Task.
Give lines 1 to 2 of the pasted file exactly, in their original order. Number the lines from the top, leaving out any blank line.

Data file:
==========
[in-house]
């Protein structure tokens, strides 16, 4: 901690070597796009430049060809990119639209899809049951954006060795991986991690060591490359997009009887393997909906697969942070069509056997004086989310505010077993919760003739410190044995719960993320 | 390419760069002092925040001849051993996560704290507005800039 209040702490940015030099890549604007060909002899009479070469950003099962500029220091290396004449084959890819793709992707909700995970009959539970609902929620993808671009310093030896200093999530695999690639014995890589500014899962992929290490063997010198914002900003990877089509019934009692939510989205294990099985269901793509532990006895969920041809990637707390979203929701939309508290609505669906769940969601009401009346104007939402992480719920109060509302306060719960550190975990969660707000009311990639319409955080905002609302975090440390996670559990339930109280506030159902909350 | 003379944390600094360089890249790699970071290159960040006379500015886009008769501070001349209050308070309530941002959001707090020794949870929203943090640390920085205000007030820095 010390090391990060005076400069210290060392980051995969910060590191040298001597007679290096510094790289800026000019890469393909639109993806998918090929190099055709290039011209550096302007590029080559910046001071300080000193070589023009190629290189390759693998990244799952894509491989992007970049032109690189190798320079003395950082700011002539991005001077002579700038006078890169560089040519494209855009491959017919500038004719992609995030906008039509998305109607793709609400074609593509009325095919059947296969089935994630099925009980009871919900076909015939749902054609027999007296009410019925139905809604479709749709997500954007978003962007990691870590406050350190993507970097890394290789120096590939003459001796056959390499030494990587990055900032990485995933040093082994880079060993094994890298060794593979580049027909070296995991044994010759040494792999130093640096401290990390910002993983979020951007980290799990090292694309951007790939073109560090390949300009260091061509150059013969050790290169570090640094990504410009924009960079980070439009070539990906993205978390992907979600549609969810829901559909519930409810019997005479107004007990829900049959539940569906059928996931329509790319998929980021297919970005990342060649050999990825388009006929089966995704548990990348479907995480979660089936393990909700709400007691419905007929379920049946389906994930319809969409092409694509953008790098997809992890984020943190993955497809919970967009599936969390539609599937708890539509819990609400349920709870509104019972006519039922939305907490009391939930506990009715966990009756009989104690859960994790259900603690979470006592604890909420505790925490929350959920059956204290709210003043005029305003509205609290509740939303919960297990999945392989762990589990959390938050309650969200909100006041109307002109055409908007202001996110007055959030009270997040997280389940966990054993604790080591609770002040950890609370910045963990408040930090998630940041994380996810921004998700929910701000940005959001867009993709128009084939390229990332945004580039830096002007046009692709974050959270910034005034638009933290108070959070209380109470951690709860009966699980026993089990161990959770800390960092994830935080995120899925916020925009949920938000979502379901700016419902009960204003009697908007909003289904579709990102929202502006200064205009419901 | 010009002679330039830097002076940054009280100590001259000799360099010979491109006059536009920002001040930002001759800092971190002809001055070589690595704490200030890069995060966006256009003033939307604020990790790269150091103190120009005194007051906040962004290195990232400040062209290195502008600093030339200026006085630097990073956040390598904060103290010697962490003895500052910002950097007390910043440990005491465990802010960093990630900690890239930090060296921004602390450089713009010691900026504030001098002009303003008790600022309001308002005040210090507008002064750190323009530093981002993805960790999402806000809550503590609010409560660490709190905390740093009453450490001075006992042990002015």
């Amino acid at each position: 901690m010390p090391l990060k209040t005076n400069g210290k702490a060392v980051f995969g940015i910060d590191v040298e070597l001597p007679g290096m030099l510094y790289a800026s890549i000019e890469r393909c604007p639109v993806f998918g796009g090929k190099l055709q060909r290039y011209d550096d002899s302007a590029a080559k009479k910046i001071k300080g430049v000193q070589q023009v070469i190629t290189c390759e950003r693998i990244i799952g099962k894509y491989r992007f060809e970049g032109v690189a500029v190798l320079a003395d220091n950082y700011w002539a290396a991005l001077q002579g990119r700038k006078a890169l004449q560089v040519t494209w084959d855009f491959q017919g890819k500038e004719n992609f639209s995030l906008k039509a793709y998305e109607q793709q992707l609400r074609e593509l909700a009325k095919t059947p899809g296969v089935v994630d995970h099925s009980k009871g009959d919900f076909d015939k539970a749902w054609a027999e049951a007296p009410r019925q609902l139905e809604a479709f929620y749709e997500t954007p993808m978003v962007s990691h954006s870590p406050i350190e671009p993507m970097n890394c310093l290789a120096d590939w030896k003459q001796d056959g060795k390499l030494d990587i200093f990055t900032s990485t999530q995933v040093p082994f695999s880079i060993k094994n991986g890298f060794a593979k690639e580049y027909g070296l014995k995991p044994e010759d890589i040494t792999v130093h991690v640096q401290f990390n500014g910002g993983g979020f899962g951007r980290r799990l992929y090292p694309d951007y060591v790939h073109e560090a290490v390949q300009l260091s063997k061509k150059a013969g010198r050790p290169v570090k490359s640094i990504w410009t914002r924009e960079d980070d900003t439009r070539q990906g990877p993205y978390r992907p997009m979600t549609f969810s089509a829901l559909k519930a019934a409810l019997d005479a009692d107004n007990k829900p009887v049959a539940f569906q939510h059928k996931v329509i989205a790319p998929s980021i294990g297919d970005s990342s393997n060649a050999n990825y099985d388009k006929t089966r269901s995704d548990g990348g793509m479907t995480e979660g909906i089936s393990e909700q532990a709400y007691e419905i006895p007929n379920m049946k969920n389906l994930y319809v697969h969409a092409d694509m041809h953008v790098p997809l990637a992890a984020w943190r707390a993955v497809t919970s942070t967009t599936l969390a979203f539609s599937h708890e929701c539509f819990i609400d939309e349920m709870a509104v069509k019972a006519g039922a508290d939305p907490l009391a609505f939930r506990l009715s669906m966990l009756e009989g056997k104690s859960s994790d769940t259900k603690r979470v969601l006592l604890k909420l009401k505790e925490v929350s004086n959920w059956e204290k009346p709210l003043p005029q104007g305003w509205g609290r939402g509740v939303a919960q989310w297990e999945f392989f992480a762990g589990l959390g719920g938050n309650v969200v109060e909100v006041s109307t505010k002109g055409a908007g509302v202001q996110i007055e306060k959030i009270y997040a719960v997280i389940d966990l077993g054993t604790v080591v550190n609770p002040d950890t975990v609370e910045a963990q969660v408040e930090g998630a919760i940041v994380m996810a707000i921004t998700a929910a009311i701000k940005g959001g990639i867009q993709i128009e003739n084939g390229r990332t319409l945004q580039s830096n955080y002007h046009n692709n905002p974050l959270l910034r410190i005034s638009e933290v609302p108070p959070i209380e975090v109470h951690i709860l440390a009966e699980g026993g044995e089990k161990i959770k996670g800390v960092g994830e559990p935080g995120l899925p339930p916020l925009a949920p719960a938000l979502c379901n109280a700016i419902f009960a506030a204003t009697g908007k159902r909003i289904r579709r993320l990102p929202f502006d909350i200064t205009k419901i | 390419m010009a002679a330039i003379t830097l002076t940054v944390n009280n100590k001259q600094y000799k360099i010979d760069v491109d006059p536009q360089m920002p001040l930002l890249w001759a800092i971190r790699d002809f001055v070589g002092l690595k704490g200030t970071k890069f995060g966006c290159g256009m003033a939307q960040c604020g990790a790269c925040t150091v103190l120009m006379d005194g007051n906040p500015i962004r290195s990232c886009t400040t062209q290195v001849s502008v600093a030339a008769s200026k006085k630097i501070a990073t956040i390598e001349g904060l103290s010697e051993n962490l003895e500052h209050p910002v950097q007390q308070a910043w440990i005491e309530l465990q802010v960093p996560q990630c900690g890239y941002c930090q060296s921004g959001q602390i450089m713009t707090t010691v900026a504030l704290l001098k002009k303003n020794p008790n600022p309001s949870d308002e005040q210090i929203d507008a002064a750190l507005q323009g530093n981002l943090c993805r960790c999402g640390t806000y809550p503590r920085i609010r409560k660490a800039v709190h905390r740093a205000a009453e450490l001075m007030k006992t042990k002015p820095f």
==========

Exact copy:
[in-house]
């Protein structure tokens, strides 16, 4: 901690070597796009430049060809990119639209899809049951954006060795991986991690060591490359997009009887393997909906697969942070069509056997004086989310505010077993919760003739410190044995719960993320 | 390419760069002092925040001849051993996560704290507005800039 209040702490940015030099890549604007060909002899009479070469950003099962500029220091290396004449084959890819793709992707909700995970009959539970609902929620993808671009310093030896200093999530695999690639014995890589500014899962992929290490063997010198914002900003990877089509019934009692939510989205294990099985269901793509532990006895969920041809990637707390979203929701939309508290609505669906769940969601009401009346104007939402992480719920109060509302306060719960550190975990969660707000009311990639319409955080905002609302975090440390996670559990339930109280506030159902909350 | 003379944390600094360089890249790699970071290159960040006379500015886009008769501070001349209050308070309530941002959001707090020794949870929203943090640390920085205000007030820095 010390090391990060005076400069210290060392980051995969910060590191040298001597007679290096510094790289800026000019890469393909639109993806998918090929190099055709290039011209550096302007590029080559910046001071300080000193070589023009190629290189390759693998990244799952894509491989992007970049032109690189190798320079003395950082700011002539991005001077002579700038006078890169560089040519494209855009491959017919500038004719992609995030906008039509998305109607793709609400074609593509009325095919059947296969089935994630099925009980009871919900076909015939749902054609027999007296009410019925139905809604479709749709997500954007978003962007990691870590406050350190993507970097890394290789120096590939003459001796056959390499030494990587990055900032990485995933040093082994880079060993094994890298060794593979580049027909070296995991044994010759040494792999130093640096401290990390910002993983979020951007980290799990090292694309951007790939073109560090390949300009260091061509150059013969050790290169570090640094990504410009924009960079980070439009070539990906993205978390992907979600549609969810829901559909519930409810019997005479107004007990829900049959539940569906059928996931329509790319998929980021297919970005990342060649050999990825388009006929089966995704548990990348479907995480979660089936393990909700709400007691419905007929379920049946389906994930319809969409092409694509953008790098997809992890984020943190993955497809919970967009599936969390539609599937708890539509819990609400349920709870509104019972006519039922939305907490009391939930506990009715966990009756009989104690859960994790259900603690979470006592604890909420505790925490929350959920059956204290709210003043005029305003509205609290509740939303919960297990999945392989762990589990959390938050309650969200909100006041109307002109055409908007202001996110007055959030009270997040997280389940966990054993604790080591609770002040950890609370910045963990408040930090998630940041994380996810921004998700929910701000940005959001867009993709128009084939390229990332945004580039830096002007046009692709974050959270910034005034638009933290108070959070209380109470951690709860009966699980026993089990161990959770800390960092994830935080995120899925916020925009949920938000979502379901700016419902009960204003009697908007909003289904579709990102929202502006200064205009419901 | 010009002679330039830097002076940054009280100590001259000799360099010979491109006059536009920002001040930002001759800092971190002809001055070589690595704490200030890069995060966006256009003033939307604020990790790269150091103190120009005194007051906040962004290195990232400040062209290195502008600093030339200026006085630097990073956040390598904060103290010697962490003895500052910002950097007390910043440990005491465990802010960093990630900690890239930090060296921004602390450089713009010691900026504030001098002009303003008790600022309001308002005040210090507008002064750190323009530093981002993805960790999402806000809550503590609010409560660490709190905390740093009453450490001075006992042990002015």